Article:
John Krasinski took inspiration from classic horrors such as Jaws and Alien when directing A Quiet Place – because he’s too scared to watch modern ones.The Office actor makes his first foray into horror with his third directorial effort, in which he st…
John Krasinski took inspiration from classic horrors such as Jaws and Alien when directing A Quiet Place – because he’s too scared to watch modern ones.
The Office actor makes his first foray into horror with his third directorial effort, in which he stars alongside real-life wife Emily Blunt, Millicent Simmonds and Noah Jupe as a family of four who must live in silence to survive while hiding from creatures which hunt by sound.
John is a self-proclaimed “scaredy cat” who can’t watch horror films, so he wanted to make A Quiet Place a slow-burning character-driven thriller along the lines of Jaws.
“I was trying to make a more classic version of a genre movie or a thriller,” he told SciFiNow magazine. “Because I hadn’t seen many of the modern really scary movies I went back to Jaws and Alien and all the (Alfred) Hitchcock stuff, and a lot more character-driven so I was in interested in that.
“It’ll definitely scare you but it’ll scare you for the right reasons rather people’s faces getting ripped off!”
The 38-year-old never thought he would work in the horror genre, but he couldn’t resist when he got the pitch from executives at Platinum Dunes, who make The Purge and Ouija films, because they presented him with “one of the best one-liners I’d ever heard”.
John believes being too afraid to watch scary films made him a good horror director because he had a decent idea of what scares the average viewer.
“These producers at Platinum Dunes have produced a bunch of horror films before so they were sort of barometer for what’s scary,” he explained. “But the good news is as someone who doesn’t see a lot of horror movies and gets scared easily, I have to say I was my own good barometer too!
“Because when we were designing shots and even when you saw a storyboard or something, you’d say, ‘I don’t know, that might scare the c**p out of people.’”
A Quiet Place hits cinemas from 4 April (18).
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Rising star Katherine Langford was able to shake off her 13 Reasons Why character during the extended rehearsal period for her new film Love, Simon.Australian actress Katherine shot to international fame last year (17) after being cast as suicidal stud…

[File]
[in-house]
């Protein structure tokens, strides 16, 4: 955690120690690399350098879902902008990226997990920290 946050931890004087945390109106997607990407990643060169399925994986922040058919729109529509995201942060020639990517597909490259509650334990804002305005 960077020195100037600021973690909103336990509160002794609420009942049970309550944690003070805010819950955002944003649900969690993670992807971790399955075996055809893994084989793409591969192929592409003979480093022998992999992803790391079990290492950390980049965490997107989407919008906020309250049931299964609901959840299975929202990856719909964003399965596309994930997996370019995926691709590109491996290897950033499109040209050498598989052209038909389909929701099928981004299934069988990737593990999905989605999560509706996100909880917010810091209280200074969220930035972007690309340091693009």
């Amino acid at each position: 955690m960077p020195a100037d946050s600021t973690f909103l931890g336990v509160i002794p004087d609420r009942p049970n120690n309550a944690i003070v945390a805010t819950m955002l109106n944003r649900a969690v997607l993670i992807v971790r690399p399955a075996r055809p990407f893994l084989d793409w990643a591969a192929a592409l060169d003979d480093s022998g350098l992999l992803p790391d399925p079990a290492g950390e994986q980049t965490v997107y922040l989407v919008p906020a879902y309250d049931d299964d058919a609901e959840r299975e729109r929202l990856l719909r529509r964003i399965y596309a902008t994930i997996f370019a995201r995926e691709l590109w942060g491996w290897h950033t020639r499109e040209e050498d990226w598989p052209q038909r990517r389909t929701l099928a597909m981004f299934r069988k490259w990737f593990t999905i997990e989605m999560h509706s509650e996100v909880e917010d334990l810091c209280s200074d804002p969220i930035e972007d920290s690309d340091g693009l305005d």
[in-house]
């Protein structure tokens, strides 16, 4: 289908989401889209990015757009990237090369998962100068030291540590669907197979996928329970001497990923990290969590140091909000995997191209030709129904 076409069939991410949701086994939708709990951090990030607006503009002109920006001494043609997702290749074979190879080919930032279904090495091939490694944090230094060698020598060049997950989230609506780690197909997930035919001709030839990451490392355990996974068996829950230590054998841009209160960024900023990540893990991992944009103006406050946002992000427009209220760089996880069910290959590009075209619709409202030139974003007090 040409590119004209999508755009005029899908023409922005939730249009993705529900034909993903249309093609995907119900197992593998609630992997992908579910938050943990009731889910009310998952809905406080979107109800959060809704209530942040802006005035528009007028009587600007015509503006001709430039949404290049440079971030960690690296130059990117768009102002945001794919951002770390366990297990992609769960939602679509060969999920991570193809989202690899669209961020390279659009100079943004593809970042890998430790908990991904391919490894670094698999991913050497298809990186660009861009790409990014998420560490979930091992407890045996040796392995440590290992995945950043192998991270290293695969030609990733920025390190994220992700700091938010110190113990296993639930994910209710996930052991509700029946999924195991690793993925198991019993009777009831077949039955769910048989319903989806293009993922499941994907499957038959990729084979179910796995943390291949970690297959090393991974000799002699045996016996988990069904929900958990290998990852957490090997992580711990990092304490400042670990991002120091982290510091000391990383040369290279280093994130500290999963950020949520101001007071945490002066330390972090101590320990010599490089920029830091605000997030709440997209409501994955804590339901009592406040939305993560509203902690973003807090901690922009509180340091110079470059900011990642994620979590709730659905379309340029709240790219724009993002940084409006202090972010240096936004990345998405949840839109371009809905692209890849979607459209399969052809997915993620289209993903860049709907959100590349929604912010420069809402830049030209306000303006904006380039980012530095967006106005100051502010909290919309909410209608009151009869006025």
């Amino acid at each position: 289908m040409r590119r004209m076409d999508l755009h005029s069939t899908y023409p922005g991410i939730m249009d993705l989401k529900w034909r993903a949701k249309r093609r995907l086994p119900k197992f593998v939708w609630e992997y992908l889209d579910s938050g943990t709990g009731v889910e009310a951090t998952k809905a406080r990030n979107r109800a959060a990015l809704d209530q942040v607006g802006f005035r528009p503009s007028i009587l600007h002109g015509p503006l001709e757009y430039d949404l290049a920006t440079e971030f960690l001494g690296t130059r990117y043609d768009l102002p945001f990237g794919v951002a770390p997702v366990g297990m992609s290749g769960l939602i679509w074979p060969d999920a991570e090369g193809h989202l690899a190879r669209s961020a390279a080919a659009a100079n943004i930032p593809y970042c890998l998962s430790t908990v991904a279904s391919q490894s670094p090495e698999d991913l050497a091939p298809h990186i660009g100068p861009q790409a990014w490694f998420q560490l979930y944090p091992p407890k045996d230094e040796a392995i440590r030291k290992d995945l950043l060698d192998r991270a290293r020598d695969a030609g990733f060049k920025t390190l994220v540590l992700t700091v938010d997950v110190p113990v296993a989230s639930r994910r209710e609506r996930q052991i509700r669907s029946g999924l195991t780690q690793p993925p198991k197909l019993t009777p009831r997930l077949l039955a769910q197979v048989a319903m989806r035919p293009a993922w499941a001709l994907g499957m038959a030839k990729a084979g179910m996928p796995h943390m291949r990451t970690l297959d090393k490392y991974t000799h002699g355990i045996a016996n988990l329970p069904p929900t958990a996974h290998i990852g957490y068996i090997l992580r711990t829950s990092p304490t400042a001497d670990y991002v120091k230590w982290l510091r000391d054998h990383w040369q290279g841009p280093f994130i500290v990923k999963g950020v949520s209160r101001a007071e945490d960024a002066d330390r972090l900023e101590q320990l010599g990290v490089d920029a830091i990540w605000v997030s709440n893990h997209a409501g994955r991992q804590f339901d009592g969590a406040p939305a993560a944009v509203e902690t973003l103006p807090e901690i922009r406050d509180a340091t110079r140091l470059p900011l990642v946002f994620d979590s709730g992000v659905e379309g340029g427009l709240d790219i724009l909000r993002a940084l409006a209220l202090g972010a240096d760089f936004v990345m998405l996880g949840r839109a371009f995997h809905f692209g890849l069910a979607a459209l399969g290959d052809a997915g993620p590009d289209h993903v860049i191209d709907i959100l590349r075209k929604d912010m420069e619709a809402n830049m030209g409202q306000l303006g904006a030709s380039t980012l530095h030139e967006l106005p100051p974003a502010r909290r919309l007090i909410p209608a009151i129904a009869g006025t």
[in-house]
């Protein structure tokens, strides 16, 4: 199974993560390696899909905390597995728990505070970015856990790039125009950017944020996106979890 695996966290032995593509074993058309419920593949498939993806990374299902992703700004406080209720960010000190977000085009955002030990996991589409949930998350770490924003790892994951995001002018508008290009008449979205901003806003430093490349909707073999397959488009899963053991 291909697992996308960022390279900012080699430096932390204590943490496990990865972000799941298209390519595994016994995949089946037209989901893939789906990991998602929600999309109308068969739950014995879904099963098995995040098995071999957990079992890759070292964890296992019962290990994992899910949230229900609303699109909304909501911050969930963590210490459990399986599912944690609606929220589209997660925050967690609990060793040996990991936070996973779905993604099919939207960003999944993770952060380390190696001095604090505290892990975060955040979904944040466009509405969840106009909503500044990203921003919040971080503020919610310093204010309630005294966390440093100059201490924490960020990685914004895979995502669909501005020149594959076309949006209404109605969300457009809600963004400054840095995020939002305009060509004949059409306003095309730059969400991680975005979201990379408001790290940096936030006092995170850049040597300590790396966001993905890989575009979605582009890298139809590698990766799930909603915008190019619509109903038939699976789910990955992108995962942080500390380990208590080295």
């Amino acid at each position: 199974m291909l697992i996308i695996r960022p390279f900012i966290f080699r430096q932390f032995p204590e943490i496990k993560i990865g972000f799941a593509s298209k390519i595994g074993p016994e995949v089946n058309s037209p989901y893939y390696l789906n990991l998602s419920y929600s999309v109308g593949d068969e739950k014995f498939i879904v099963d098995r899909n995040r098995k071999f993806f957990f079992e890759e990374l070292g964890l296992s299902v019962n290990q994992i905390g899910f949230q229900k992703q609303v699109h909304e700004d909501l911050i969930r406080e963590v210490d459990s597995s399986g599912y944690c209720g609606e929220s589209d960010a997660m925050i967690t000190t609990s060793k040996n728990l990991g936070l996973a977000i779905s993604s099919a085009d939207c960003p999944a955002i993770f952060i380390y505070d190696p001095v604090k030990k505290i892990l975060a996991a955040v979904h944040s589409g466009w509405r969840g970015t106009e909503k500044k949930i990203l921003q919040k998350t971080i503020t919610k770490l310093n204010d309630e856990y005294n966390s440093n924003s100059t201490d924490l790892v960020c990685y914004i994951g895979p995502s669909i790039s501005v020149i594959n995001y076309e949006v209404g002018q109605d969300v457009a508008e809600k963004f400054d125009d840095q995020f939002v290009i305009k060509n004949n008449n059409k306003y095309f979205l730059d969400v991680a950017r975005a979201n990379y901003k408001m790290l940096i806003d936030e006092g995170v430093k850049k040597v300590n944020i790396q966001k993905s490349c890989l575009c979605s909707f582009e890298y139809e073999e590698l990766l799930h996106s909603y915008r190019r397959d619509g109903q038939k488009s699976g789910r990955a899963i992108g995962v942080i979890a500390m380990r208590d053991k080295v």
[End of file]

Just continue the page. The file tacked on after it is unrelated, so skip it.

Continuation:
Rising star Katherine Langford was able to shake off her 13 Reasons Why character during the extended rehearsal period for her new film Love, Simon.
Australian actress Katherine shot to international fame last year (17) after being cast as suicidal student Hannah Baker in Netflix drama 13 Reasons Why, the series based on the best-selling young adult novel by Jay Asher.
Not long after wrapping on season one, the 21-year-old began work on the critically acclaimed Love, Simon, a comedy drama about a closeted gay teen who’s forced to confront his own identity when his secret is threatened.
“I think to a degree,” the actress told W magazine when asked if it was a challenge to get into a different mindset for Love, Simon. “I’m saying this being very young and being very new in my career and having literally only done a handful of projects, but I feel like when you leave a character, and I definitely felt it with Hannah, it takes a little bit of time to shake them off.
“But I think going into Love, Simon, what I think was so helpful and I think monumental in this film was the director, Greg Berlanti. Not only did he have such an incredible, solidified, and truthful vision, but he also allowed us as actors to have a two-week rehearsal period, which really helped.”
The film co-stars Jennifer Garner and Josh Duhamel, with Jurassic World’s Nick Robinson playing the title role.
Like 13 Reasons Why, Love, Simon is based on a best selling book, Simon vs. the Homo Sapiens Agenda, with author Becky Albertalli also penning a follow-up based on Katherine’s character Leah coming out as bisexual.
Asked if she’d sign on to the sequel Katherine replied: “I mean, it’s always a discussion of who would make it, but if the script was good and the filmmaker had a great vision, then I would be totally down. I’m always down to tell a good story.”
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